September 23, 2013

Assad: Syria will allow access to chemical sites

He tells Chinese state TV that Damascus is dedicated to implementing a Russia-U.S. agreement to surrender its chemical weapons to international control.

By Albert Aji and Barbara Surk / The Associated Press

DAMASCUS, Syria — Syrian President Bashar Assad said his government will allow international experts access to its chemical weapons sites, but cautioned in an interview broadcast Monday that rebels might block them from reaching some of the locations.

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In this photo released by the Syrian official news agency SANA, Syrian President Bashar Assad speaks during an interview with Chinese state CCTV, in Damascus on Monday.


Assad's comments came as world leaders gathered in New York for the annual U.N. General Assembly at which the use of chemical weapons in Syria was high on the agenda.

In a reminder that the civil war continues despite Assad's overtures to the international community, fighting raged across Syria, including an airstrike that killed at least six people from the same family in central Hama province. A top al-Qaida commander in Syria also was killed in an ambush by rival, Western-backed rebels in the north — the latest example of rising infighting among factions seeking to topple the regime.

Assad told Chinese state TV that Damascus is dedicated to implementing a Russia-U.S. agreement to surrender its chemical weapons to international control. According to the accord that was brokered last week in Geneva, inspectors are to be on the ground in Syria by November and all components of the chemical weapons program are to be removed from the country or destroyed by the middle of next year.

Assad said the government won't have "any problem" taking experts to sites where the weapons are kept but some of the places might be difficult to reach because of ongoing fighting.

"I'm referring to places where gunmen exist. Those gunmen might want to stop the experts' arrival," Assad told CCTV in the interview, which was filmed Sunday in Damascus.

Opposition fighters have insisted they will also cooperate with any inspectors or experts who come to the country.

Damascus met a first deadline under a U.S.-Russia agreement aimed at swiftly ridding Syria of its chemical arsenal, submitting last week what was supposedly the full list of its chemical weapons and production facilities to the Organization for the Prohibition of Chemical Weapons so they can be secured and destroyed.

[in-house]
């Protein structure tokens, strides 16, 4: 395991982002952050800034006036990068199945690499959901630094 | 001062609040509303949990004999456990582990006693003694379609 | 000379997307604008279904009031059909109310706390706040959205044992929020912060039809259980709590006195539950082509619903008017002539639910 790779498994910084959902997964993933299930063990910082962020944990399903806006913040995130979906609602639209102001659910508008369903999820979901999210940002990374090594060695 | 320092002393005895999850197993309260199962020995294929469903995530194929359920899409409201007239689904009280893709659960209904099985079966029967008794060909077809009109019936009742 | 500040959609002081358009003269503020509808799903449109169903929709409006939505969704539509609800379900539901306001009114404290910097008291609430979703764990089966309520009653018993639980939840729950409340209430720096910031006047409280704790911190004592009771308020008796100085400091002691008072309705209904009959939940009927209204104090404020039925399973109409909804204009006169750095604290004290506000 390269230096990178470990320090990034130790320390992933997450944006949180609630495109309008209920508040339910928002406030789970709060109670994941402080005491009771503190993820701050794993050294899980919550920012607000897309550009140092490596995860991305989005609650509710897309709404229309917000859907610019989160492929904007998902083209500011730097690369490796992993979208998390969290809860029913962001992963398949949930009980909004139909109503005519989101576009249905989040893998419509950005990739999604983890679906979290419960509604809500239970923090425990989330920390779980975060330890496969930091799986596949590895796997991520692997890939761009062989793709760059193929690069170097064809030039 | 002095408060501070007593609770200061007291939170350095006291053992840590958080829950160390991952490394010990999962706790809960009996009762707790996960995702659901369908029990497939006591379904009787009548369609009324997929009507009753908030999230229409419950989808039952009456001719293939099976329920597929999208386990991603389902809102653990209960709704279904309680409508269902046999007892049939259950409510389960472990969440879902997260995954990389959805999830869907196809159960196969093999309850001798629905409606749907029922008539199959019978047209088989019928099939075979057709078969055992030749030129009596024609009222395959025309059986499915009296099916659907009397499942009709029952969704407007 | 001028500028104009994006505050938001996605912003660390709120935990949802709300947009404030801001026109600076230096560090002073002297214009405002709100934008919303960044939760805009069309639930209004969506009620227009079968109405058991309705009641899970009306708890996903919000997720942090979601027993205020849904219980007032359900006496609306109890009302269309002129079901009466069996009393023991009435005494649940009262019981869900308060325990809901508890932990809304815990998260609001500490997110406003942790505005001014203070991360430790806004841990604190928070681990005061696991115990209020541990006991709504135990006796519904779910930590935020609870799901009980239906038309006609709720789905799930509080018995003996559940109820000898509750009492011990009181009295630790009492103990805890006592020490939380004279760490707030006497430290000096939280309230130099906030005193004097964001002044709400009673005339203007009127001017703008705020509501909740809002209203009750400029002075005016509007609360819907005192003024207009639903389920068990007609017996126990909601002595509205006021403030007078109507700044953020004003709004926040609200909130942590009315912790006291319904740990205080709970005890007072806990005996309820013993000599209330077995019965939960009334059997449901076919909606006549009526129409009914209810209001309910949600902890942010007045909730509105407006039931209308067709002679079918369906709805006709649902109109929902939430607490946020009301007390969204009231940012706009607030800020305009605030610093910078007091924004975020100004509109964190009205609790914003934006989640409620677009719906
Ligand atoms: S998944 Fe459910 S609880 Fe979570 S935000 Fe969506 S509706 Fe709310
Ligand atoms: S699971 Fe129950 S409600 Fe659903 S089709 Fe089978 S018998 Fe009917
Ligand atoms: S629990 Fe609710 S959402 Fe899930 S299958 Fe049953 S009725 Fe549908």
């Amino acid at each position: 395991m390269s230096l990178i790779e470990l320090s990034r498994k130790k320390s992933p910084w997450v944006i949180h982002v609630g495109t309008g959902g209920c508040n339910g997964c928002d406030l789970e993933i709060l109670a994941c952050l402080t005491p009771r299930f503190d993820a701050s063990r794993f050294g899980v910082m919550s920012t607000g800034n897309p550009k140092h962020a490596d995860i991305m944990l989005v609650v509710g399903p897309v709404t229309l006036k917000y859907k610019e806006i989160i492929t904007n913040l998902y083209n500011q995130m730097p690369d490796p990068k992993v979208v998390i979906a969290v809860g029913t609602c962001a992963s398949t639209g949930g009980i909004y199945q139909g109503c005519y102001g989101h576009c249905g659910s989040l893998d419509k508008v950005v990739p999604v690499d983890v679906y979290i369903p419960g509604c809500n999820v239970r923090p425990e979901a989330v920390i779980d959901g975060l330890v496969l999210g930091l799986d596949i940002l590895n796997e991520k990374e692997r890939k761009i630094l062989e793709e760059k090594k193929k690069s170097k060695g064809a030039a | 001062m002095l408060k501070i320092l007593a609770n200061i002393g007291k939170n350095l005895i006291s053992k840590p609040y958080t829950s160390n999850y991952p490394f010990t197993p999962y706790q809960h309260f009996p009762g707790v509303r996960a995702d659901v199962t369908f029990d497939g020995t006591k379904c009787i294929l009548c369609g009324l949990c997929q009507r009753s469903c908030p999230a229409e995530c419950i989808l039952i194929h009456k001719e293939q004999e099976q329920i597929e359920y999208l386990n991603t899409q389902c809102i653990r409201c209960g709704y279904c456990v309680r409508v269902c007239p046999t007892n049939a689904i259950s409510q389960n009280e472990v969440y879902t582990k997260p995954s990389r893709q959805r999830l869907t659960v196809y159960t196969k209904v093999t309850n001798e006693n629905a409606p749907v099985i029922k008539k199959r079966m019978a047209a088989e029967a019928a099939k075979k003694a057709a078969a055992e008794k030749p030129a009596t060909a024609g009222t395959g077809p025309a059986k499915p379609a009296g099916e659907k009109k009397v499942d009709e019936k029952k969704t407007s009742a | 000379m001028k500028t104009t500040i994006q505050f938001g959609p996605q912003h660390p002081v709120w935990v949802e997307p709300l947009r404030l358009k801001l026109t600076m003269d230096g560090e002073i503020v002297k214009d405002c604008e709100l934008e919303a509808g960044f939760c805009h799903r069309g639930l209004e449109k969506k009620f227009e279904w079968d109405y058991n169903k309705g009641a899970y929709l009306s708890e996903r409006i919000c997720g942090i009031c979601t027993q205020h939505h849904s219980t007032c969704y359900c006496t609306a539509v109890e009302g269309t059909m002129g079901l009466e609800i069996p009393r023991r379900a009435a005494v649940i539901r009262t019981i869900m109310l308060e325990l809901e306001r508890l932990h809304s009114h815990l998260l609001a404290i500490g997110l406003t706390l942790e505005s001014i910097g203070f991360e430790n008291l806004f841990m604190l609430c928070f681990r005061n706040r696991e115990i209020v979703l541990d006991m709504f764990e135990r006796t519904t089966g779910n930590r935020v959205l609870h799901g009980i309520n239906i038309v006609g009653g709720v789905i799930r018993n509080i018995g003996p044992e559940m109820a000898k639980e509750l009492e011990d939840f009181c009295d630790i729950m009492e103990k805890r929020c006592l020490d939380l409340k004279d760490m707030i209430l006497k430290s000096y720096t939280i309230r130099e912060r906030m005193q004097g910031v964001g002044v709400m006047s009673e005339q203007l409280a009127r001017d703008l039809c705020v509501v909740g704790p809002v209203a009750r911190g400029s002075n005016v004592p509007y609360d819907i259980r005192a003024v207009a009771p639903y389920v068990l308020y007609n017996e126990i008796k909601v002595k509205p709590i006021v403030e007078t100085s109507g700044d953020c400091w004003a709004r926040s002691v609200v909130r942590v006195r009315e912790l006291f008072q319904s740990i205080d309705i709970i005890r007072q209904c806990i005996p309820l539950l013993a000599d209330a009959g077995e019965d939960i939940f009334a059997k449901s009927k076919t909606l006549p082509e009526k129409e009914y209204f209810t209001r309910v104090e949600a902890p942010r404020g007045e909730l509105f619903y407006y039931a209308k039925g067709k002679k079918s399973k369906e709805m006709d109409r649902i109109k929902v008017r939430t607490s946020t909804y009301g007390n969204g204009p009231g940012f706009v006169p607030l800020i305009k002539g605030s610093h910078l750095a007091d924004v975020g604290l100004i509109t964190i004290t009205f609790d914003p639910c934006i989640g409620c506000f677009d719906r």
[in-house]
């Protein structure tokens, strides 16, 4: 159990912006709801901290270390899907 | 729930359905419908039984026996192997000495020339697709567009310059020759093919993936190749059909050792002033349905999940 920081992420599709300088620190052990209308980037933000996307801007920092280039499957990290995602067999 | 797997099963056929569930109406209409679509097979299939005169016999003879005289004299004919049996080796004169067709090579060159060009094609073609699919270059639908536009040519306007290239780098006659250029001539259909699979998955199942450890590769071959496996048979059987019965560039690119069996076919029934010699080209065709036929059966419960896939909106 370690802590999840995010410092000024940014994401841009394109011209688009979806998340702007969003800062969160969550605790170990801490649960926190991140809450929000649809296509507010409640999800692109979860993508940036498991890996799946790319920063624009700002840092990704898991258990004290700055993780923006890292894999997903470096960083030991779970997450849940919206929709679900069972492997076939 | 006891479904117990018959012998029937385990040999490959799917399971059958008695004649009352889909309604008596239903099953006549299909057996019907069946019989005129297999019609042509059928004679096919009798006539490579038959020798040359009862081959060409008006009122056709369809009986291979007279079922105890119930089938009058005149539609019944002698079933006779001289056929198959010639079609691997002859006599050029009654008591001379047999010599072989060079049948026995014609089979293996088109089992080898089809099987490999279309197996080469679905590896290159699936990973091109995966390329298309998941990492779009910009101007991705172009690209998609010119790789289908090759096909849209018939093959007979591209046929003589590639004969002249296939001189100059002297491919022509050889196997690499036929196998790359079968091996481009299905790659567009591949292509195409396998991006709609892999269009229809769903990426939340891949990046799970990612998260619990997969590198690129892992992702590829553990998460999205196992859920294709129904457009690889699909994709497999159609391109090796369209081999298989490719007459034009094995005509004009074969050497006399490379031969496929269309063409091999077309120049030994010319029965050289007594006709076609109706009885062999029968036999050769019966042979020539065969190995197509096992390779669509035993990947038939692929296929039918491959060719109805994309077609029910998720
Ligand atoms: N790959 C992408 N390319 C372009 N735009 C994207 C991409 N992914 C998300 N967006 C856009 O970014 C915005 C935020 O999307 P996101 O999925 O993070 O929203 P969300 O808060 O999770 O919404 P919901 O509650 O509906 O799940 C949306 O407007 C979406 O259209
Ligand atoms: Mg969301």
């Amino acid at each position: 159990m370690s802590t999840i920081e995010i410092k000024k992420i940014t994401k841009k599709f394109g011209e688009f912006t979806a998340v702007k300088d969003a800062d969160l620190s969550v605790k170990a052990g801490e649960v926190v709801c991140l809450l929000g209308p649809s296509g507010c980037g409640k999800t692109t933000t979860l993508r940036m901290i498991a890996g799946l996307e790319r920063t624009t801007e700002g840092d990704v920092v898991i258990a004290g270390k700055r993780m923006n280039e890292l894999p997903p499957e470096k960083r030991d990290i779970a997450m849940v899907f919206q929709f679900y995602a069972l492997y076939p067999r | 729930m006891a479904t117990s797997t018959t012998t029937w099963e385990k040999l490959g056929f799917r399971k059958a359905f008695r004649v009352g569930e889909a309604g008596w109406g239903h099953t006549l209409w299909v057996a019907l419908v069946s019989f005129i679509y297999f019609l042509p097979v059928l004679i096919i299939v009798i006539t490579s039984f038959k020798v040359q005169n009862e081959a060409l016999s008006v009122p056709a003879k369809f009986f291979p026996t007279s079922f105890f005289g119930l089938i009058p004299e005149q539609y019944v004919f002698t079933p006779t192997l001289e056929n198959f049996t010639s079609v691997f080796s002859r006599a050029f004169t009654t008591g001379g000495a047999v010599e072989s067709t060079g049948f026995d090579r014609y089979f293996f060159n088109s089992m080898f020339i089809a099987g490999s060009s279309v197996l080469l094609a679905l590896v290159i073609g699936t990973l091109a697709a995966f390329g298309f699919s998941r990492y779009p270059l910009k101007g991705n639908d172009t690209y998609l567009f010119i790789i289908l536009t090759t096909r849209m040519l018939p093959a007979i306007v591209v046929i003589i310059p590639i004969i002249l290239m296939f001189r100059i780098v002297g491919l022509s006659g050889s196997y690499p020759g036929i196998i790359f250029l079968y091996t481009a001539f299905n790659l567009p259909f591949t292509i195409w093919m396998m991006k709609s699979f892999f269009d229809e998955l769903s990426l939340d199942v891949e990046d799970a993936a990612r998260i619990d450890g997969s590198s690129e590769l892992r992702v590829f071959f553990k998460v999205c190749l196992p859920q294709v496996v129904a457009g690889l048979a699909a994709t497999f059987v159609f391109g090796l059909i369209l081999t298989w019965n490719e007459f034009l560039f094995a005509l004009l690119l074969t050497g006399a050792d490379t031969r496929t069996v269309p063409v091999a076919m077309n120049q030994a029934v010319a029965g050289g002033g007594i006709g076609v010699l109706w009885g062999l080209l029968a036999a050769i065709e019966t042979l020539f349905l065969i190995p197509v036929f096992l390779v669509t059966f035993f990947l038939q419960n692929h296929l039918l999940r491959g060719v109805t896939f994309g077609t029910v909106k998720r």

Assad said his government will ensure that experts arrive "at the places where we produce and store our chemical weapons."

Technical experts at the watchdog organization have said they were reviewing disclosures from Syria about its chemical weapons program, but no details have been released.

The revelations of Syria's chemical weapons arsenal became public after an Aug. 21 attack near Damascus that a U.N. report found included the use of the nerve agent sarin. The U.S. and its Western allies say 1,400 people were killed in the attack in eastern Ghouta that brought Washington to the brink of military intervention. Activists groups say the death toll was significantly lower but in the hundreds.

The regime's agreement to surrender its chemical weapons stock has dealt a blow to the rebels, who had hoped a U.S. military strike would turn the tide of the fighting in their favor after months of setbacks. Opposition leaders have warned the regime will continue to wield conventional weapons in the civil war, which has left more than 100,000 people dead and displaced millions since the uprising against Assad's rule began in March 2011.

Exclusive Associated Press video showed a helicopter dropping explosives on the village of Habit, followed by pandemonium as villagers and fighters used flashlights as they frantically searched for survivors trapped under the rubble Sunday evening.

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